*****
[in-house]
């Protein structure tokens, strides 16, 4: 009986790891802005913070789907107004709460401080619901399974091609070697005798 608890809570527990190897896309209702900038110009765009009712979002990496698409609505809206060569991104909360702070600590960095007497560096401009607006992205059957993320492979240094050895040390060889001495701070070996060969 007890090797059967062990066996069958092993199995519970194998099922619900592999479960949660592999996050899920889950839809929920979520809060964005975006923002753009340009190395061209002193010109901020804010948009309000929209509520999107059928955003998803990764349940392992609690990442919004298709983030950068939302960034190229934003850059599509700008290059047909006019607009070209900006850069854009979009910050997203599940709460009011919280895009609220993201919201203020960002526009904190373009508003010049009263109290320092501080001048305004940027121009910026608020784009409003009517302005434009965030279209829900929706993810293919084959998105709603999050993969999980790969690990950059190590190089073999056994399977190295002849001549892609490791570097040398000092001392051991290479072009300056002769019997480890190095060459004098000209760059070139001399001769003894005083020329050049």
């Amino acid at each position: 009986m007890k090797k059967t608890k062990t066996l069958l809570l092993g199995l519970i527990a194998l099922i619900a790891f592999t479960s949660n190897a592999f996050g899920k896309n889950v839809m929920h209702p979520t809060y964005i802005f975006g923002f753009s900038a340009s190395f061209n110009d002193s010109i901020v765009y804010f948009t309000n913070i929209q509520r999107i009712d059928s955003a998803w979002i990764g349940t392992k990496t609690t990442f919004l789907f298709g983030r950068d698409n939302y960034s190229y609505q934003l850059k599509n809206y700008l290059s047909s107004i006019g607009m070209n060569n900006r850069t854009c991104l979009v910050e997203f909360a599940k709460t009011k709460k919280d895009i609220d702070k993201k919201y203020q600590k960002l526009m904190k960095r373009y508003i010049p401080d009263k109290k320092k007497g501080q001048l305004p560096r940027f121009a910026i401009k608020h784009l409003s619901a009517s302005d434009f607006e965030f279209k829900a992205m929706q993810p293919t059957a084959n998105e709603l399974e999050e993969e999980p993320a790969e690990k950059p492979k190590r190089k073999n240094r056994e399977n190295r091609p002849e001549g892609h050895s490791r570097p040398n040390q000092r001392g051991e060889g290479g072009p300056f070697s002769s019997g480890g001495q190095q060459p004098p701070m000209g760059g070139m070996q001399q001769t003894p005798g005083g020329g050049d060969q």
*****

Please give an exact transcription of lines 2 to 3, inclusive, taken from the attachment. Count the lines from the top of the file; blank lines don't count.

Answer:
């Protein structure tokens, strides 16, 4: 009986790891802005913070789907107004709460401080619901399974091609070697005798 608890809570527990190897896309209702900038110009765009009712979002990496698409609505809206060569991104909360702070600590960095007497560096401009607006992205059957993320492979240094050895040390060889001495701070070996060969 007890090797059967062990066996069958092993199995519970194998099922619900592999479960949660592999996050899920889950839809929920979520809060964005975006923002753009340009190395061209002193010109901020804010948009309000929209509520999107059928955003998803990764349940392992609690990442919004298709983030950068939302960034190229934003850059599509700008290059047909006019607009070209900006850069854009979009910050997203599940709460009011919280895009609220993201919201203020960002526009904190373009508003010049009263109290320092501080001048305004940027121009910026608020784009409003009517302005434009965030279209829900929706993810293919084959998105709603999050993969999980790969690990950059190590190089073999056994399977190295002849001549892609490791570097040398000092001392051991290479072009300056002769019997480890190095060459004098000209760059070139001399001769003894005083020329050049």
């Amino acid at each position: 009986m007890k090797k059967t608890k062990t066996l069958l809570l092993g199995l519970i527990a194998l099922i619900a790891f592999t479960s949660n190897a592999f996050g899920k896309n889950v839809m929920h209702p979520t809060y964005i802005f975006g923002f753009s900038a340009s190395f061209n110009d002193s010109i901020v765009y804010f948009t309000n913070i929209q509520r999107i009712d059928s955003a998803w979002i990764g349940t392992k990496t609690t990442f919004l789907f298709g983030r950068d698409n939302y960034s190229y609505q934003l850059k599509n809206y700008l290059s047909s107004i006019g607009m070209n060569n900006r850069t854009c991104l979009v910050e997203f909360a599940k709460t009011k709460k919280d895009i609220d702070k993201k919201y203020q600590k960002l526009m904190k960095r373009y508003i010049p401080d009263k109290k320092k007497g501080q001048l305004p560096r940027f121009a910026i401009k608020h784009l409003s619901a009517s302005d434009f607006e965030f279209k829900a992205m929706q993810p293919t059957a084959n998105e709603l399974e999050e993969e999980p993320a790969e690990k950059p492979k190590r190089k073999n240094r056994e399977n190295r091609p002849e001549g892609h050895s490791r570097p040398n040390q000092r001392g051991e060889g290479g072009p300056f070697s002769s019997g480890g001495q190095q060459p004098p701070m000209g760059g070139m070996q001399q001769t003894p005798g005083g020329g050049d060969q």